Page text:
Ukraine War Day #378: The Western War Against Russian Art

Dear Readers:

Yesterday we talked about a genuine Ukrainian artist, Lesya Ukrainka. A person whom the Ukrainian people can rightfully claim as their own cultural heritage. But today, sadly, we must speak about cultural appropriation and outright thievery! I have this piece by reporter Andrei Rezchikov. The topic is the disgraceful rewriting of art history, on the part of major Western museums. We have discussed this issue before, under the rubric of “Stolen Valor”. By which, I mean that Western art curators are attempting, for political/propagandistic reasons, to rob Russia of her artistic heritage and attribute some of her greatest works to “Ukraine”. In order to beef up the latter’s standing in cultural history, while denigrating Russians as mere barbarians who cannot produce any culture equal to that of the West.

Stolen Valor

Now, I hasten to add, it’s not like the entity known as “Ukraine” does not have its own artists, musicians, writers, and the like. They do. We saw that with Lesya Ukrainka, for example. It’s just that Westies are trying to give Ukrainian Nationalists gifts that they do not own, nor deserve.

painter Arkhip Kuindzhi

We start with an exhibit from the Metropolian Museum of Art, a painting by Arkhip Kuindzhi. You will see in his American wiki, I think the way they describe him is actually okay: “… was a landscape painter from the Russian Empire of Pontic Greek descent from the area of Mariupol (modern-day East Ukraine). ” In other words, the man was ethnic Greek, born in Mariupol, which was then a subject of the Russian Empire, now considered to be part of modern-day Ukraine. (Well, we can quibble that last bit, Mariupol is part of Donetsk Peoples Republic now, but whatever, wiki can still insist that Donbass is Ukraine for the next few decades, if they wish to be stubborn.) But anyhow, aside from that quibble, I think it’s okay to add context by pointing out the current location of a place where a famous person was born. For example: “Immanuel Kant, born in Königsberg, Prussia, which is now a city in the Russian Federation…” What is not okay is to claim that Kuindzhi is Ukrainian. Just because he was born in a place that later was enfolded into Ukrainian administrative borders. “Immanuel Kant is therefore Russian, and can be considered as a great Russian philosopher…”

In other words, it is NOT okay to take Kuindzhi’s paintings and claim them as part of the Ukrainian cultural legacy. Any more than claiming Kant’s philosophical works as part of the Russian intellectual legacy. Kuindzhi’s legacy belongs to the Russian Empire, with some nods to his Greek ethnic heritage.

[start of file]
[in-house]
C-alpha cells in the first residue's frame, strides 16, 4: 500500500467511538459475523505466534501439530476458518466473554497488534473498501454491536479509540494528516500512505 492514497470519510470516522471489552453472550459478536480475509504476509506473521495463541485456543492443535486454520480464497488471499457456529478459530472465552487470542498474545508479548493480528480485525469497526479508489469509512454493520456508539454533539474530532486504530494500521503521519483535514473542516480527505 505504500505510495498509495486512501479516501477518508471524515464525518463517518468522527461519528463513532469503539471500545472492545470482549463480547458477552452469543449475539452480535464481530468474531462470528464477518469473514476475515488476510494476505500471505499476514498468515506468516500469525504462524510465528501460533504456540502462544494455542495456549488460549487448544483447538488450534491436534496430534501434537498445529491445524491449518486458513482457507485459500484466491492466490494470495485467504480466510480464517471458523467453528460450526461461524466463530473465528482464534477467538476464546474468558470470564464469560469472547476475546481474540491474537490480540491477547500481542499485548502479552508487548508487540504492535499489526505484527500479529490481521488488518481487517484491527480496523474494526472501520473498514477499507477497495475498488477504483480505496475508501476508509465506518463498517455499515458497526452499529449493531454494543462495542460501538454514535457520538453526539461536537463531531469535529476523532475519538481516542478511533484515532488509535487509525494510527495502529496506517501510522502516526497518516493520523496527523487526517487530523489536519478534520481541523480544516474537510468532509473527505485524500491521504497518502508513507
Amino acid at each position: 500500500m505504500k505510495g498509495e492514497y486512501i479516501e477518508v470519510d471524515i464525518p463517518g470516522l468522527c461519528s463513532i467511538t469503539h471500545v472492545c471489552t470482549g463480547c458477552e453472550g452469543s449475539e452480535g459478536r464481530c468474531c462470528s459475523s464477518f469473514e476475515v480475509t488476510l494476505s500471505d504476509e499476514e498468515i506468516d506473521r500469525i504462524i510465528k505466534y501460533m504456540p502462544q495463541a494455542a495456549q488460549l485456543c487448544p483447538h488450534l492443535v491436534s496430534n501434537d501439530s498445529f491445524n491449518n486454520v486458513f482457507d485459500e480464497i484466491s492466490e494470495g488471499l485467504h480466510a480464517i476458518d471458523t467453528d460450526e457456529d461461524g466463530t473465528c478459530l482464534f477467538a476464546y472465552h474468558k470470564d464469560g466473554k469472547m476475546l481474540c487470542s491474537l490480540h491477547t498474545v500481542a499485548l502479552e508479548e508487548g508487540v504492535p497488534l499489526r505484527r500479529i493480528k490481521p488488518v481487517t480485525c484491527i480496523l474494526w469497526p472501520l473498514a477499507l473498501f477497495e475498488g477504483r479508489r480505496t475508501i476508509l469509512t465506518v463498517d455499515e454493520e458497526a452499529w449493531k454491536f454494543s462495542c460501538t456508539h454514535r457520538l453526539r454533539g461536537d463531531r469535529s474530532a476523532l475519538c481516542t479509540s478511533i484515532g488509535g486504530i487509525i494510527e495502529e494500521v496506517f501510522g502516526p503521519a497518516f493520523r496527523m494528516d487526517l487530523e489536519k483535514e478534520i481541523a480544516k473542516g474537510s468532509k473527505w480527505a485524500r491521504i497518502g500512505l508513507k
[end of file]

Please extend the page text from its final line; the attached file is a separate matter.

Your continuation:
Anyhow, the issue is that the Metropolitan Museum took it upon themselves, in an excess of Virtue-Signalling, to change the citation on Kuindzhi’s famous painting “Red Sunset on the Dnieper” to read: “Arkhip Ivanovich Kuindzhi, Ukrainian, born in Mariupol in 1841, died in St. Petersburg in 1910.” Right. Kuindzhi was a Ukrainian, like Kant was a Russian.

Red Sunset Over the Dniepr River

“I would like to file a complaint…”

The Russian news agency RIA sent numerous inquiries to the Metropolitan Museum staff asking them to explain their modification of Kuindzhi’s nationality. They received no official reply at first. However, one of the curators there, requesting anonymity, reported that the modification was a reaction to the conflict in Ukraine. She herself was surprised to learn that Kuindzhi “had suddenly become a Ukrainian.” Later one of the spokespersons for the Information Bureau of the museum huffily told the Russian correspondent, that the museum docoumentation goes by the city in which an artist was born. Since Kuindzhi was born in Mariupol, and since Mariupol is currently a part of Ukraine [yalensis: Not any more, but whatever…], therefore he is a Ukrainian. When the correspondent pointed out that Mariupol was, at that time, a city of the Russian Empire, the museum worker just shrugged and said “in that case, he didn’t know what the issue was all about.”

yalensis: I just googled the Metropolitan Museum site, and I noticed they may have partially conceded to their critics. They still call Kuindzhi a Ukrainian, but concede that he was born in the Russian Empire. Baby steps. They do make sure to insert into their entry some contemporary propaganda about Russians destroying the Kuindzhi Art Museum in Mariupol, in an airstrike. The entry reads thusly:

Red Sunset

Arkhyp Kuindzhi (Arkhip Ivanovich Kuindzhi) Ukrainian, born Russian Empire
1905–8 [yalensis: So… he was born between the years 1905-1908. It took 3 years for his mom to push him out, ouch!]

 On view at The Met Fifth Avenue in Gallery 800

Kuindzhi’s style is exemplified here by the minimalist composition and dramatic light, color, and clouds. The site has been identified as the river called the Dnipro in Ukrainian (Russian, Dniepr; Belarusian, Dnyapro), which runs south through the three countries to the Black Sea. The artist was born along the coast in Mariupol when the Ukrainian city was part of the Russian Empire. Kuindzhi, who was descended from Pontic Greeks from Crimea, spoke Greek, Crimean Tatar, Russian, and Ukrainian, a skill that served him well as he moved around the northern Black Sea and then to St. Petersburg. There he associated with the Peredvizhniki (sometimes translated as the Wanderers), a pioneering exhibition group, and was later an influential teacher at the Academy of Fine Arts.